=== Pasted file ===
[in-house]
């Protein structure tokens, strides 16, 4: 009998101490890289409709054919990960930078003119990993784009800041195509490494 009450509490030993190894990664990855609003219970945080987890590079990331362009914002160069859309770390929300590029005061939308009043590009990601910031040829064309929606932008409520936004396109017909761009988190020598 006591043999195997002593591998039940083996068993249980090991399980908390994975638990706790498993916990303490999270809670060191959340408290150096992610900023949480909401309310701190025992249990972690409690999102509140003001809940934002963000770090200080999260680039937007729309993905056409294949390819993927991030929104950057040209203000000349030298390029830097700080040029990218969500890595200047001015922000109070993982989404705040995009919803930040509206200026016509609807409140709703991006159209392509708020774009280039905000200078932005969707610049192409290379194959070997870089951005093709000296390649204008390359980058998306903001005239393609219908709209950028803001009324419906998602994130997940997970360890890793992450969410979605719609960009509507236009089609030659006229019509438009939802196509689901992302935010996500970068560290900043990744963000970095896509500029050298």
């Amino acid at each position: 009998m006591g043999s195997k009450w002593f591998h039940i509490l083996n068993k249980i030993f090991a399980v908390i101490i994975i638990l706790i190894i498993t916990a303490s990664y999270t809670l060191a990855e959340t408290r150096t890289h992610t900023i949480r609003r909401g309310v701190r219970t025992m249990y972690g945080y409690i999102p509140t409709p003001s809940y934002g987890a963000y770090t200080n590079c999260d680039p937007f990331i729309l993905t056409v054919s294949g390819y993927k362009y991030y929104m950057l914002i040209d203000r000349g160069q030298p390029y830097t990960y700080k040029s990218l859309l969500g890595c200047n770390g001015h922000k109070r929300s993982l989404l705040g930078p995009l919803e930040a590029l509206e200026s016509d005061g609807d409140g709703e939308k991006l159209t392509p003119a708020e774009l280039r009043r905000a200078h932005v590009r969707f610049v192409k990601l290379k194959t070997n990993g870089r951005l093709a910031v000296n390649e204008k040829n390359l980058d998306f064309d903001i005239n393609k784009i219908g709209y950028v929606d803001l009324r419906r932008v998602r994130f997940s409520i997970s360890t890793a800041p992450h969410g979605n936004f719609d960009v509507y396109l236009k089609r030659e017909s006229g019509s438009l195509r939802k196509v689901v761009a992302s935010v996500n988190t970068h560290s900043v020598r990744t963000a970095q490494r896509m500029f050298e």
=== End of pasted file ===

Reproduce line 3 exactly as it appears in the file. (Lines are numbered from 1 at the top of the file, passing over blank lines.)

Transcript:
């Amino acid at each position: 009998m006591g043999s195997k009450w002593f591998h039940i509490l083996n068993k249980i030993f090991a399980v908390i101490i994975i638990l706790i190894i498993t916990a303490s990664y999270t809670l060191a990855e959340t408290r150096t890289h992610t900023i949480r609003r909401g309310v701190r219970t025992m249990y972690g945080y409690i999102p509140t409709p003001s809940y934002g987890a963000y770090t200080n590079c999260d680039p937007f990331i729309l993905t056409v054919s294949g390819y993927k362009y991030y929104m950057l914002i040209d203000r000349g160069q030298p390029y830097t990960y700080k040029s990218l859309l969500g890595c200047n770390g001015h922000k109070r929300s993982l989404l705040g930078p995009l919803e930040a590029l509206e200026s016509d005061g609807d409140g709703e939308k991006l159209t392509p003119a708020e774009l280039r009043r905000a200078h932005v590009r969707f610049v192409k990601l290379k194959t070997n990993g870089r951005l093709a910031v000296n390649e204008k040829n390359l980058d998306f064309d903001i005239n393609k784009i219908g709209y950028v929606d803001l009324r419906r932008v998602r994130f997940s409520i997970s360890t890793a800041p992450h969410g979605n936004f719609d960009v509507y396109l236009k089609r030659e017909s006229g019509s438009l195509r939802k196509v689901v761009a992302s935010v996500n988190t970068h560290s900043v020598r990744t963000a970095q490494r896509m500029f050298e």